• “Jaggies or aliasing” refers to the visible jagged edges on diagonal lines in a digital image. Aliasing can look like stair steps when the pixels are large. Jaggies are less visible when pictures are shot with higher megapixel cameras. Sharpening in post-production increases the visibility of jaggies.
  • “Sharpening Halos” can show light lines around objects where sharpness is faked by making the edges more contrasty. Avoid over-sharpening to reduce these halos.
  • “Noise” shows up on images as unwanted or stray color specks, often shooting at a high ISO. It’s most apparent in the shadows and blacks of an image, often as small dots of red, green, and blue. In large images, these specks can be so pronounced that the image will be considered poor quality. However, this issue may be less apparent in greyscale images, looking more grainy than an aberration.

  • “Color Cast” is an unwanted visible color tint to an image. They usually occur when white balance is inaccurate, or light is contaminated with another color, such as light bouncing from a colored surface onto the photographed object or scene.
  • “Vignetting,” also known as “light fall-off,” means darkening image corners compared to the center. Depending on the type and cause of vignetting, it can be gradual or abrupt. While vignetting can be used as a style or to focus the viewer’s attention on the subject, too much vignetting, usually created in post-processing, can be jarring and create artists or unwanted banding in the shadows.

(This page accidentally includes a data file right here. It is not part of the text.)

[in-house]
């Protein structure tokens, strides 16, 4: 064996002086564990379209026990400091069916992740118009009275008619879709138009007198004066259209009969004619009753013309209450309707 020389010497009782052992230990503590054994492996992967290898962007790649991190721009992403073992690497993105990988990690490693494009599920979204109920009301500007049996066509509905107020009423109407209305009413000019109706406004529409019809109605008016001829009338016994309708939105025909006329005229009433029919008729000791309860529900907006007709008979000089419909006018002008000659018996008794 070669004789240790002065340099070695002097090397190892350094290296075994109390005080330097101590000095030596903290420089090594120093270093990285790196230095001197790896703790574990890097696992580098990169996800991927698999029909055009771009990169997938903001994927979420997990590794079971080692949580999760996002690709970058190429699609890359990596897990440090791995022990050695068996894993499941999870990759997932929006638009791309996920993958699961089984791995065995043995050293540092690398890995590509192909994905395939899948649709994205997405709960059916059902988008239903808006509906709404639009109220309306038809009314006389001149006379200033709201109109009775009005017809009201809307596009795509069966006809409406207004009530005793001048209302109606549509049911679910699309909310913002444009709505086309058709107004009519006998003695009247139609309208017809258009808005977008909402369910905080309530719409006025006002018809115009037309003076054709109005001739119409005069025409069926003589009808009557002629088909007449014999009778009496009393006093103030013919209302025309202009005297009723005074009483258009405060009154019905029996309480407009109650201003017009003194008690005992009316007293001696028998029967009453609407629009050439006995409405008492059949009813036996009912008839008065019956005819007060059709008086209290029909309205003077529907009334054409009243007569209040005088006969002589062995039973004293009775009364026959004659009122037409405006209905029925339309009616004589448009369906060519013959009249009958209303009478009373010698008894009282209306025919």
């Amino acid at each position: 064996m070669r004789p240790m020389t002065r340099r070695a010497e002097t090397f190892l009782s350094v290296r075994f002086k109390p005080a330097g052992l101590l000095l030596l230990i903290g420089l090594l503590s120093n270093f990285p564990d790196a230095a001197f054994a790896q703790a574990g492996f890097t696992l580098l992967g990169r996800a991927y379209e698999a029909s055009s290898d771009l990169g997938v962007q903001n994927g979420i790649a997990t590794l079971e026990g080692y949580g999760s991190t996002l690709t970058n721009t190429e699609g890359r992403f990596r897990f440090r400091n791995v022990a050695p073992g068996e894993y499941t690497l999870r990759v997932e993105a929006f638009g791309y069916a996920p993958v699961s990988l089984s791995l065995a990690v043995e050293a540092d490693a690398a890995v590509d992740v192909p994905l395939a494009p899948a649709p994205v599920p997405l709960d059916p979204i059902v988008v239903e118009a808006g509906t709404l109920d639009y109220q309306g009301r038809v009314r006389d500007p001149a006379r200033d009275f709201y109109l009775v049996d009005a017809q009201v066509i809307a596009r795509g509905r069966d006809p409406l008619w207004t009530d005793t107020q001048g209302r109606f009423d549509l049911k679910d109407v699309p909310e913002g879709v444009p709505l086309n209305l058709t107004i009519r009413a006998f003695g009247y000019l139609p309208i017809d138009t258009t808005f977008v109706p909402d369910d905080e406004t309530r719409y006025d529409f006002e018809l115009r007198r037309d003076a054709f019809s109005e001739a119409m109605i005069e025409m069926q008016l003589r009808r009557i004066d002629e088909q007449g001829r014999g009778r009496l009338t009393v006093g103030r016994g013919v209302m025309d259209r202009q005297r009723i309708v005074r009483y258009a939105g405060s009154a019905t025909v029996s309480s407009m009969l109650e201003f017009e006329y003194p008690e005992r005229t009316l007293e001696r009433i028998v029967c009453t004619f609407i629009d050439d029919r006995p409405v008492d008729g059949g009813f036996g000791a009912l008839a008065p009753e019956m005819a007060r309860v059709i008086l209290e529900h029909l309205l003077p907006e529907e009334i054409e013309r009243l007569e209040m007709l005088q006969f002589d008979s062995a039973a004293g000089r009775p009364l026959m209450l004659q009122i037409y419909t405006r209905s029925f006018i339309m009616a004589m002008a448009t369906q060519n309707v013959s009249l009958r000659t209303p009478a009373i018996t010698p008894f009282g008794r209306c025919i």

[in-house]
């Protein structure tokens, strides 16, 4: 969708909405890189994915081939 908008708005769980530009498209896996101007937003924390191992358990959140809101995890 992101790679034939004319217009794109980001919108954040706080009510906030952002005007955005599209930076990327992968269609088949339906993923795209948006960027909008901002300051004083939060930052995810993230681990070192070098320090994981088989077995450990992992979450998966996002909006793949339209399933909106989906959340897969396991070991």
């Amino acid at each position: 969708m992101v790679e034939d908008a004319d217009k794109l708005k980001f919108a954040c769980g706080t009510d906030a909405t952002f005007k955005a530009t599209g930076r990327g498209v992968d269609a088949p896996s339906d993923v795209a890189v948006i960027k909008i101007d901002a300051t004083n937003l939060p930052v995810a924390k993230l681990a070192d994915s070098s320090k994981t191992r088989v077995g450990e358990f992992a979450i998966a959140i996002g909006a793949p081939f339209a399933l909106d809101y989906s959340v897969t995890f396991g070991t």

Underexposed or Overexposed. Overexposure with respect to a digital camera means too much light hits the image sensor resulting in a washed-out or overly bright image lacking detail or contrast. In some cases, the image can be corrected when editing, but more often, the editing process results in banding or digital artifacts.  Overexposure can also occur in spots where a specific area of the image sensor is hit with such a bright light that it cannot record any information. The result is spots of pure white, lacking any detail.  Conversely, underexposed images are too dark, and also lack detail. Exposure can often be increased in post-processing but can also result in banding or noise.

Curatorial Rejection. Our curators feel that the work does not align with our current curatorial programming. This applies to this specific work only and may not apply to other submissions in the grouping or series.

Unacceptable Content. The image doesn’t translate from the original to print media. The work has to function as a print in its own right. For example, certain sculptures or installations, such as those with mirrors, might be unacceptable because they can’t be expressed clearly as an image.

Unsupported or Explicit Content. Content is unacceptable if it includes the types of prohibited content in our Terms of Service, Image Upload Guidelines, or Marketplace Rules, such as selfies, snapshots, promotional event images, pornography, hate speech, or copyright infringement.


Our curators will look for these and other artifacts that may be present in the full-sized image. However, please note that the initial review process used the digital file only.  An additional review may be conducted when the work is printed.  Should we have concerns with the final print, you will be notified to correct the problems and ensure the buyers receive the best print possible.